When someone sets fire to Lincoln High and kills its new principal, chaos threatens to overtake the urban school. Assistant Principal Sally Pearce, hired by the deceased principal to help him revamp and change the culture, vows to carry on the mission. In doing so, she locks horns with fellow assistant principal, Wally Welburton, and gets caught up in gang threats, racial tensions, grievances, sexual harassment complaints, and the murder investigation, as well.
Sally never dreamed when she stepped up to lead this culturally diverse school that she would be faced with solving a mystery and returning the school to order. The odds are against her—she is a woman in a man’s job, White in a Black school. Her strong moral compass and her commitment to the school community bolster her as she fights one challenge after another. When a second murder happens on school grounds, Sally realizes she is trapped in a cycle of violence that must be stopped.
Saralyn Richard recently spent some time with The Big Thrill discussing her latest thriller, A MURDER OF PRINCIPAL:
Which took shape first: plot, character, or setting?
The story of A MURDER OF PRINCIPAL actually came to me fully formed, with plot, characters, and setting intertwined. The story is loosely based on experiences I had as a teacher, administrator, and school improvement consultant in urban high schools, so perhaps setting was the original inspiration for this purely fictional mystery. What I set out to do at first was to bring readers into the high school through the back door.
What was the biggest challenge this book presented? What about the biggest opportunity?
The biggest challenge was to maintain authenticity in creating an intriguing and entertaining mystery, while transcending the memories of real people and events as they occurred. All authors struggle with this concept, but especially authors of mysteries. None of the real people in our lives want to be victims or perpetrators of crimes. Writing such a book means treading carefully through memories and relationships. At the same time, the book offers an opportunity to connect with readers on a genuine and personal level. Almost every reader has high school experiences, and this book will resonate. Beyond the setting, the book has insights about fulfilling one’s destiny despite obstacles.
How does this book make a contribution to the genre?
Although the book deals with weighty subjects such as gangs, prejudice, and sexual harassment—in addition to murder—it maintains a tongue-in-cheek tone. The main character assumes the mantle of amateur sleuth quite by accident, and there is enough quirkiness to keep the reader smiling and shaking her head.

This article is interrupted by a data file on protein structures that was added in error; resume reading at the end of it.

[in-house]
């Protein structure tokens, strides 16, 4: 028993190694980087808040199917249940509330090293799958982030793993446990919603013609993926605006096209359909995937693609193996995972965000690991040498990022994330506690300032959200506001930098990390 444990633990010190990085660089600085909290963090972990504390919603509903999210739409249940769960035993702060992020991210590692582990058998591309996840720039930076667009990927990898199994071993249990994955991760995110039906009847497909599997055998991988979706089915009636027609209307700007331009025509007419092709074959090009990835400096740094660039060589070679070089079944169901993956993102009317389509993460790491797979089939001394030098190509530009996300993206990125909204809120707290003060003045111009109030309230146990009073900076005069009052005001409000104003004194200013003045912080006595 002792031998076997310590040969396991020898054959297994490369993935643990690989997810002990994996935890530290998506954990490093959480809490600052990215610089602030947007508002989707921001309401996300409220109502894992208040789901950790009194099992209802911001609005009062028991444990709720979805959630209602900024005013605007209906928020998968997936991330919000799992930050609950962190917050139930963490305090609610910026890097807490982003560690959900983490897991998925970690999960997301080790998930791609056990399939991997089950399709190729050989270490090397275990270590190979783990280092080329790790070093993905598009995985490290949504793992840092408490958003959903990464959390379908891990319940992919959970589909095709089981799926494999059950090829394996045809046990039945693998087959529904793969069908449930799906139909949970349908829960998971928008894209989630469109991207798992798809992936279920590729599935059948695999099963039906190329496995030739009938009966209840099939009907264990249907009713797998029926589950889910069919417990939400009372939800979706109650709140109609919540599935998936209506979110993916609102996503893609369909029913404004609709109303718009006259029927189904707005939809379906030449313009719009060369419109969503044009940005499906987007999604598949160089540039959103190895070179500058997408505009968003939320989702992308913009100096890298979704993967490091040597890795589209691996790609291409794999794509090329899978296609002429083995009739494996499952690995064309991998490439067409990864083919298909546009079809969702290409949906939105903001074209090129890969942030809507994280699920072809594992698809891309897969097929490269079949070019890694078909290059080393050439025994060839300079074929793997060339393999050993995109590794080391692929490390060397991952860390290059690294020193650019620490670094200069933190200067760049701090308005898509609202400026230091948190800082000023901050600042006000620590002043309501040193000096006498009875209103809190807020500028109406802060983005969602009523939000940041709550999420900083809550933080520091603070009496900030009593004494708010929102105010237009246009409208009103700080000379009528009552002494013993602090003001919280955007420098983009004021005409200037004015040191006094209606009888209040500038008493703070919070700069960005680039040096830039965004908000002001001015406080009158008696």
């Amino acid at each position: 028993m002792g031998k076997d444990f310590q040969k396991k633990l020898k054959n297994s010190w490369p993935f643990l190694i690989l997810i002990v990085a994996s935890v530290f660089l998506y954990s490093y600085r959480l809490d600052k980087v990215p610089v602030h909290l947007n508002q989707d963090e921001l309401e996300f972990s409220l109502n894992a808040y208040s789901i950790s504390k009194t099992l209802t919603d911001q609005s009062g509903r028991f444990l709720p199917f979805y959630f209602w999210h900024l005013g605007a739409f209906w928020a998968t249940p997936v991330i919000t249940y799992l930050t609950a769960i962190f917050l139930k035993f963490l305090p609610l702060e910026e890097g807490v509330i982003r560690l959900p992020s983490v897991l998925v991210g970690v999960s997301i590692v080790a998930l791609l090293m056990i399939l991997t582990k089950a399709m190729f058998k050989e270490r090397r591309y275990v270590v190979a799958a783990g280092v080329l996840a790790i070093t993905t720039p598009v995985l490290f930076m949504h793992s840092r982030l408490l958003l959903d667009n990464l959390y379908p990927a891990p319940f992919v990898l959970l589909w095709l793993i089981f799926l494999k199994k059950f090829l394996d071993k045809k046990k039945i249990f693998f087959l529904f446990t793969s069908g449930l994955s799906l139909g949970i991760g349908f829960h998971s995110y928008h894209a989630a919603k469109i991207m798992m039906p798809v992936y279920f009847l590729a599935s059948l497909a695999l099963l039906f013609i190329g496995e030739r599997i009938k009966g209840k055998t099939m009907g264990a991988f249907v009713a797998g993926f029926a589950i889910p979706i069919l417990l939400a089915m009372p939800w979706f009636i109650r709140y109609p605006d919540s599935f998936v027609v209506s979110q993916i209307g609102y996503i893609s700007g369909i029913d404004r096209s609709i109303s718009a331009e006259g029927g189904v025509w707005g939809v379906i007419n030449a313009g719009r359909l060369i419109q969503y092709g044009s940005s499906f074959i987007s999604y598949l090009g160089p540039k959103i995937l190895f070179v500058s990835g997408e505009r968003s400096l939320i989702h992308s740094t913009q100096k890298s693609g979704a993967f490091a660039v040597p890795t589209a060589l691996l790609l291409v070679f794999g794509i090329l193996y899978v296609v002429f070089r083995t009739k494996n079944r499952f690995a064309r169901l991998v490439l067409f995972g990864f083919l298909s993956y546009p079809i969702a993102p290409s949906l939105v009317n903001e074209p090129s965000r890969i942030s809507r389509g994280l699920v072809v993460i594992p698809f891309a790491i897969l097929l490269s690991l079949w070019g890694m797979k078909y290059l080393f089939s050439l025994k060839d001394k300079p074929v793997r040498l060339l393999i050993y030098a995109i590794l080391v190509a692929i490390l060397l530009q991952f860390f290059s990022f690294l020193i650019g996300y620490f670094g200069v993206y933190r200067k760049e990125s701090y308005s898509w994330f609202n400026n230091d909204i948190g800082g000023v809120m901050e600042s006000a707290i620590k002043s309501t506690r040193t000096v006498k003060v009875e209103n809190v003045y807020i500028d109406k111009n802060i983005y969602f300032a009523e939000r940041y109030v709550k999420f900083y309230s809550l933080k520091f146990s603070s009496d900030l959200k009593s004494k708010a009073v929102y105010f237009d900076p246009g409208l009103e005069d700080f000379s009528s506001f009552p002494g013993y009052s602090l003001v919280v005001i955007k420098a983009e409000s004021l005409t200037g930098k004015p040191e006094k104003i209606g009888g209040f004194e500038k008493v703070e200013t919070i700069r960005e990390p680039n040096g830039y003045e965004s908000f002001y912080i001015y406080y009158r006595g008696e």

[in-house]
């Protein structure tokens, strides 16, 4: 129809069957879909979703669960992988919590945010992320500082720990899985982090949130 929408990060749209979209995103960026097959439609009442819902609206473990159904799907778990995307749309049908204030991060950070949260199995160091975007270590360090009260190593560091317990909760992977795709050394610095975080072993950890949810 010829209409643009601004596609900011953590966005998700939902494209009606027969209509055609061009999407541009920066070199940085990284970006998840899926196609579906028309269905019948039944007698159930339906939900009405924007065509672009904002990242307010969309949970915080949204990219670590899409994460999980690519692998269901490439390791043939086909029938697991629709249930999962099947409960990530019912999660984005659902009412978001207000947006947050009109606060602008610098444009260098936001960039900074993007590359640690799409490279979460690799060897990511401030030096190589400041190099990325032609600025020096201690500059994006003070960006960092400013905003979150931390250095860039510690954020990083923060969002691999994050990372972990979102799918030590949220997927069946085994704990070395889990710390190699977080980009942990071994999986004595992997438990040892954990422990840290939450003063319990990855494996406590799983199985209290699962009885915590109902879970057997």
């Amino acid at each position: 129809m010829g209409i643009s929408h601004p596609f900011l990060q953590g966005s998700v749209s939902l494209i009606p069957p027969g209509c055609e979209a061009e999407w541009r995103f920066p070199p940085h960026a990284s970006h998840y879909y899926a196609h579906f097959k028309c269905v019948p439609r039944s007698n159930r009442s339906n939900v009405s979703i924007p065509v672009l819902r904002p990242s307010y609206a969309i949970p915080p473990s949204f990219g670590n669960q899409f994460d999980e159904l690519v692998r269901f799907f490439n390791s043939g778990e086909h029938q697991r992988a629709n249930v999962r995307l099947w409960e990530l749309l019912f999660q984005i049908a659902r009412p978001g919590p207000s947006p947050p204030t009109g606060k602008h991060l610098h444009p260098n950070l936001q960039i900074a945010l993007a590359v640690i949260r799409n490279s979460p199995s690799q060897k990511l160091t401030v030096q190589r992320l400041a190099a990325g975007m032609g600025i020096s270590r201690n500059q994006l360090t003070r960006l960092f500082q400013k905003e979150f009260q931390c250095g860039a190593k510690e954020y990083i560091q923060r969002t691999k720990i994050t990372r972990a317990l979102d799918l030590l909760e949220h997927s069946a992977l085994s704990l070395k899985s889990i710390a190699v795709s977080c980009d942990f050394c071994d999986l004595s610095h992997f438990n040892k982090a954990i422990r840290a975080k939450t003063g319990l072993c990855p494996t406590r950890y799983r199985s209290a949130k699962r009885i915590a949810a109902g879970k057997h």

Without spoilers, are there any genre conventions you wanted to upend or challenge with this book?
I know critics who believe a mystery should be plot, plot, and more plot. I wanted to enrich A MURDER OF PRINCIPAL’s plot by the development of the relationship between the two main characters, the victim and his protégé, who vows to carry on his principles within the school.
What authors or books have influenced your career as a writer, and why?
One book that influences my writing is Ordinary Grace by William Kent Krueger. Told 40 years after a particularly tragic summer, the story has all of the gripping parts of a mystery (suspense, foreshadowing, irony), but it goes beyond those to create memorable and insightful characters that leap from the pages into real life.
Is there a question that you feel is important to you and/or your novel? Write it in below, but be sure to answer it too!
How does the old maxim, “Write what you know,” apply to your writing of this book, given that you actually served as a teacher and administrator in a school environment similar to that in A MURDER OF PRINCIPAL? How was the experience of writing this book different from those of your previous mystery novels?
In some ways immersing myself in the urban high school setting was more comfortable because of my familiarity of the school’s challenges and protocols to address them. I definitely needed less research for depicting scenes involving educators at work. But that same familiarity made me more cautious. As a work of fiction, the book veers from the factual and enters the imaginative. I had to break away from the constraints of memory to create a fresh and fun story.
Award-winning mystery and children’s book author Saralyn Richard has drawn from her experiences as an urban high school educator to write A MURDER OF PRINCIPAL. Her previous books, Naughty Nana, Murder in the One Percent, and A Palette for Love and Murder, have delighted children and adults alike. An active member of International Thriller Writers and Mystery Writers of America, Saralyn teaches creative writing at the Osher Lifelong Learning Institute and continues to write mysteries. Reviews, media, and tour schedule may be found at her website.
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